Yesterday, I posted my initial look at the Republican candidates for President. I decided to do a quick update following yesterday’s debates. Please note that while I watched all of the “main” debate, I was only able to listen to a portion of the earlier debate (though I did read the entire transcript of that debate). As I did back in 2011, I’ve kept my original comments and added brief, additional post-debate thoughts in red under following my initial comments.

Jeb-Bush_thumbJeb Bush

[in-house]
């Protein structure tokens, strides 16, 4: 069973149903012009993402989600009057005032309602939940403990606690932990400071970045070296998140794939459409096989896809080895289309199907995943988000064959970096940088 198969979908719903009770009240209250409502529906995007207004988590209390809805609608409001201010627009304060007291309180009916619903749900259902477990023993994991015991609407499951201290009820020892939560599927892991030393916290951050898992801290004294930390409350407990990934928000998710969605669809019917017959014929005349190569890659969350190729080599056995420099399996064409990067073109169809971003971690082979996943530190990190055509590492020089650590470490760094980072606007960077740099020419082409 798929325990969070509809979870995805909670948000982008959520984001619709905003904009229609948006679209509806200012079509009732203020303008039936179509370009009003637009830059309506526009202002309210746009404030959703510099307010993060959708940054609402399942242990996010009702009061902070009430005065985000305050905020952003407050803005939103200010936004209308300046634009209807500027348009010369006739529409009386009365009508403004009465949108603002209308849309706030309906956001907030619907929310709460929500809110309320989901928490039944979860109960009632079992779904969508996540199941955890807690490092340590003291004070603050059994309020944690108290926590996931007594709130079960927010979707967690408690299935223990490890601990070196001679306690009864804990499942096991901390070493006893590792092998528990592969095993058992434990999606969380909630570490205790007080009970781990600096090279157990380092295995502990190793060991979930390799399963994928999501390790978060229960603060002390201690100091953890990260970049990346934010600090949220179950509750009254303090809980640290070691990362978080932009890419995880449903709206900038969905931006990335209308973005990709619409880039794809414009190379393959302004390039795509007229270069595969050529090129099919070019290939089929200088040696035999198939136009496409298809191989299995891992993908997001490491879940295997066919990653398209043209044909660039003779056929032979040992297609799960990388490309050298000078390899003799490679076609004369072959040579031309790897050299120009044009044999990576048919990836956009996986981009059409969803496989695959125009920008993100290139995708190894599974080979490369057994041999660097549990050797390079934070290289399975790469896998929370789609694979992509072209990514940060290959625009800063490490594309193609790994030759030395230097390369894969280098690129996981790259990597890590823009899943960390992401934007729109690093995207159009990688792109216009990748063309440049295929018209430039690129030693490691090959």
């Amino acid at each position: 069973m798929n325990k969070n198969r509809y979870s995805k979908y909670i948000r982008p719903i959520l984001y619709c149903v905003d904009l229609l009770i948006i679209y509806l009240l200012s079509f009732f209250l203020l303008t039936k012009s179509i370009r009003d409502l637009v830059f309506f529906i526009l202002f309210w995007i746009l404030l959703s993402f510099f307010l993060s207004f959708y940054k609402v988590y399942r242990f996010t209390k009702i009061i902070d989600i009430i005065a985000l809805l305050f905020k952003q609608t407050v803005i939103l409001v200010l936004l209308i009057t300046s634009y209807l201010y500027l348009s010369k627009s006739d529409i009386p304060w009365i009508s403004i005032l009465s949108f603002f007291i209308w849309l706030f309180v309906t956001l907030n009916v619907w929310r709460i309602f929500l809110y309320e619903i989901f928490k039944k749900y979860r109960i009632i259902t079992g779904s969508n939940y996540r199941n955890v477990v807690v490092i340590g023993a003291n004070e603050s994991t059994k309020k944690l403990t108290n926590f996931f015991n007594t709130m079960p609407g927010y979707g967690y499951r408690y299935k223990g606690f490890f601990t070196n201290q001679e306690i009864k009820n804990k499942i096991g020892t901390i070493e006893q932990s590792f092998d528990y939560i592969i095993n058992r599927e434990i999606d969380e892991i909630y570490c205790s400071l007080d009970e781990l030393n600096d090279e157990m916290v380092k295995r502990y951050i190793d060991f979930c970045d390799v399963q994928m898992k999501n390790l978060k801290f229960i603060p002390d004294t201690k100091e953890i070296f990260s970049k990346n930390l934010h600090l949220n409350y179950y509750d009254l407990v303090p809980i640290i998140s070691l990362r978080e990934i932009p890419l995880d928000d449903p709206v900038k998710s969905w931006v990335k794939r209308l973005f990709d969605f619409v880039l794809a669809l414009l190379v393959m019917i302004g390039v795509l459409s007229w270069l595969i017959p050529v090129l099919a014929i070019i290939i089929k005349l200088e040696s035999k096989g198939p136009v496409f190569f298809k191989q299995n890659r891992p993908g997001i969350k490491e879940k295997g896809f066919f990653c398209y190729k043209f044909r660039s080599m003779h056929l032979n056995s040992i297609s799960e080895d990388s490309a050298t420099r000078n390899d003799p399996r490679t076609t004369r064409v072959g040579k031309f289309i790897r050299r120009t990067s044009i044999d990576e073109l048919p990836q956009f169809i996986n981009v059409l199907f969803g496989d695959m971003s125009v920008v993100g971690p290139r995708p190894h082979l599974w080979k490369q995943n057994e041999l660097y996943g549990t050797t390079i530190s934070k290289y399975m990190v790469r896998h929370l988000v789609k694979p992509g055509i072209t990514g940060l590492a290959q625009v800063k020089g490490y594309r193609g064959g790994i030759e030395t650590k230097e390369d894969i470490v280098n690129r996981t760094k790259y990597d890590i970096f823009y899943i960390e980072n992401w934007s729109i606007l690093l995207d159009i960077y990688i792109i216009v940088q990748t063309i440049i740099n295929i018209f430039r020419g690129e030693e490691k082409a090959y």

It feels like Bush should be the frontrunner going into the debates. He has high name recognition and he has served as governor of a populous and important (i.e, swing state). Yet each of those “positives” are also among his biggest negatives. High name recognition comes with the unavoidable association with both his father and his brother. Bush will have to walk a fine line to distance himself from the economic policies of both prior Bush administrations and with the disastrous war in Iraq commenced by his brother. Moreover, hailing from Florida, it will be difficult for him to avoid running, at least in part, on the policies that he oversaw while Governor, some of which I understand were and remain deeply unpopular. In a state as populous and divided as Florida, there will be no shortage of voices speaking out against Bush’s policies. Similarly, as he tacks right for the primaries and abandons some of the more centrist positions that he’s held in the past, it will be difficult for him to sweep under the rug those former positions that may be unpalatable to the right. Add to that the fact that Bush would likely need to be not just a flip-flopper but a flip-flap-flopper to win the Presidency, needing to tack right to win the primary (abandoning centrist positions) and then flip back to those centrist positions for the general election. Doing so will likely make him look like a unprincipled mercenary who doesn’t really have any position other than a desire to win.